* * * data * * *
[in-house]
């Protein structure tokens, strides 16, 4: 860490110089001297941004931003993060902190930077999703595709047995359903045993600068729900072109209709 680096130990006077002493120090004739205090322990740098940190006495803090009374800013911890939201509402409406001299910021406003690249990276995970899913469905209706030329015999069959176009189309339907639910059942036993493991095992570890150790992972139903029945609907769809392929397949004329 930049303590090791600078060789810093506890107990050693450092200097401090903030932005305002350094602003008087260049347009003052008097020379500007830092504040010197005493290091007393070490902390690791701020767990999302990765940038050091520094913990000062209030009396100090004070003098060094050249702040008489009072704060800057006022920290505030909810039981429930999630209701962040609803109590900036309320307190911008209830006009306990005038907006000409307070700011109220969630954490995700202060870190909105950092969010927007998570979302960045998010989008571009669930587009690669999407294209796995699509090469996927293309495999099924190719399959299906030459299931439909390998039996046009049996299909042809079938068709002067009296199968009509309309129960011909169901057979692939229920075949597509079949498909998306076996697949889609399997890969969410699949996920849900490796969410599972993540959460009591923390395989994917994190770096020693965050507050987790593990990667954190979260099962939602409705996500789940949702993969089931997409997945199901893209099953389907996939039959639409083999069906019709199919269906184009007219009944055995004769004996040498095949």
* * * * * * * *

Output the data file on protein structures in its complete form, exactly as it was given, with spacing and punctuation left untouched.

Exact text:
[in-house]
């Protein structure tokens, strides 16, 4: 860490110089001297941004931003993060902190930077999703595709047995359903045993600068729900072109209709 680096130990006077002493120090004739205090322990740098940190006495803090009374800013911890939201509402409406001299910021406003690249990276995970899913469905209706030329015999069959176009189309339907639910059942036993493991095992570890150790992972139903029945609907769809392929397949004329 930049303590090791600078060789810093506890107990050693450092200097401090903030932005305002350094602003008087260049347009003052008097020379500007830092504040010197005493290091007393070490902390690791701020767990999302990765940038050091520094913990000062209030009396100090004070003098060094050249702040008489009072704060800057006022920290505030909810039981429930999630209701962040609803109590900036309320307190911008209830006009306990005038907006000409307070700011109220969630954490995700202060870190909105950092969010927007998570979302960045998010989008571009669930587009690669999407294209796995699509090469996927293309495999099924190719399959299906030459299931439909390998039996046009049996299909042809079938068709002067009296199968009509309309129960011909169901057979692939229920075949597509079949498909998306076996697949889609399997890969969410699949996920849900490796969410599972993540959460009591923390395989994917994190770096020693965050507050987790593990990667954190979260099962939602409705996500789940949702993969089931997409997945199901893209099953389907996939039959639409083999069906019709199919269906184009007219009944055995004769004996040498095949």